are drunkenness, lewdness, gambling, and above all, profane curling and swearing, and the most shocking oaths, which give no pleasure to any man, and are fo abominable before God? How many never thank God for any thing? Are never contented, but grumble and complain, even when
nothing ails them, and they are not in want and what makes all the more unpardonable is, that we can none of us pretend that we are uninstructed, or deprived of the means of knowing our duty. We have established among us the most pure and perfect form of christianity, and that which approaches the nearest to the primitive times of the Apostles, that any Christian people ever enjoyed. No description amongft us are without sufficient Christian instruction to convey to us a knowledge of the virtues of the Gospel. The Bible is in the hands of most people ; it is explained to all ; and if we would read it, or attend to the explanation, we could not fail to know our duty: but the truth is, most of us know our duty, but will not do it,
Is it any wonder then, that God should punish us for all this? He has given us such good things as few other nations ever had. We have the free exercise of our Religion, through all denominations ; our persons and our property are also free. As long as we transgress not the laws, we can go where we will, and do what we will; and so long as we do not injure others, nobody can injure us without being punishable for it. We live in a land of plenty, and the poorest person in it, that is fober and frugal, can eat a more wholesome and nourish ing food, and can live in a more warm and comfortable habitation, than those of a much higher rank in most other countries. Great pains have been taken to make the people think otherwise. But I will appeal to every candid man, who has vi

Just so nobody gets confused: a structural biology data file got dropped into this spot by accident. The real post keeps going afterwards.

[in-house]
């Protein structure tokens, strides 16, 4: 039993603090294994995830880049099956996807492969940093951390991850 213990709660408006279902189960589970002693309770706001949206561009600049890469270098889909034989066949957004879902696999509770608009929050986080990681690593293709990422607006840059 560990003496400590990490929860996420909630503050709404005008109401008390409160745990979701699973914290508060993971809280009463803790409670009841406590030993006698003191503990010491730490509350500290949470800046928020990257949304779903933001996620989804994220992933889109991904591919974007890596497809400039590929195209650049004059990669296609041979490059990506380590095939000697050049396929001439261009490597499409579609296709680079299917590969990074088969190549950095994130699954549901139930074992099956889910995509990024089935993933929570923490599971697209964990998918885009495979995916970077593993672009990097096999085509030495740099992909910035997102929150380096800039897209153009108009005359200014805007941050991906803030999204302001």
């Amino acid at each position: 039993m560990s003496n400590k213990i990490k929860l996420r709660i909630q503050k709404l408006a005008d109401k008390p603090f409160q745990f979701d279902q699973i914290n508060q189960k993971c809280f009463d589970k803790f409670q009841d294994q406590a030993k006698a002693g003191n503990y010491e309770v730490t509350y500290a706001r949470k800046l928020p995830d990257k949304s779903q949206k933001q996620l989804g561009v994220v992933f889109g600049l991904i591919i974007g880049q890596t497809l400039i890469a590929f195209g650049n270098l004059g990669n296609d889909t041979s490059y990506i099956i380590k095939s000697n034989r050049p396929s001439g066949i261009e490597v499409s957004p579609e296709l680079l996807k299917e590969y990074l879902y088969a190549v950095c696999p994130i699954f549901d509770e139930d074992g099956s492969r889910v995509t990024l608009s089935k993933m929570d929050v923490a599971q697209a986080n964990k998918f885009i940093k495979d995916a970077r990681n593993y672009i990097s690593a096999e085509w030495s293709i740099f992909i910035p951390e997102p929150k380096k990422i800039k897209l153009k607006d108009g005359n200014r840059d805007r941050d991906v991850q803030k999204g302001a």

sited the other countries of Europe, if he has ever seen one, where the labourer, if he be industrious, and does not spend his money on spirituous liquors, or in some other loose way, lives more comfortably. There is not a cottier in the kingdom who has not his cow's grass, and his potatoe garden, at a rent perfectly proportioned to the wages he receives. He can have his flax ground, for the industry of his wife, at a rate equally proportionate to the value of the manufacture when he sells it, and with that and his hog, which is seen in every cottage, he can clothe his family better and more warmly than any other man of his class, even in England. The wages of the common labourer are also more equal to his support than in that country, notwithstanding all that is said to make him think otherwise. If he buys as many of the necessaries of life for his fix. pence * as the English labourer can buy for his shil. ling, then may not his wages be said to be as high as the wages in England ? But who does not know that this is the case? Is not the price of bread, of meat, of firing, of clothing, of every thing that the poor man requires for his sustenance and comfort known to be twice as dear in England as it is here? The same may be said of the lower manufacturers, as of the labourers; and if their condi. tion be better, than that of the same class of people in England, how must it be when compared with • the black rye bread, the chesnuts, the garlick, the
onions, * In most of the counties, and in all the cities and great towns, the hire of labour is now as high as in England. Then what is the inference ?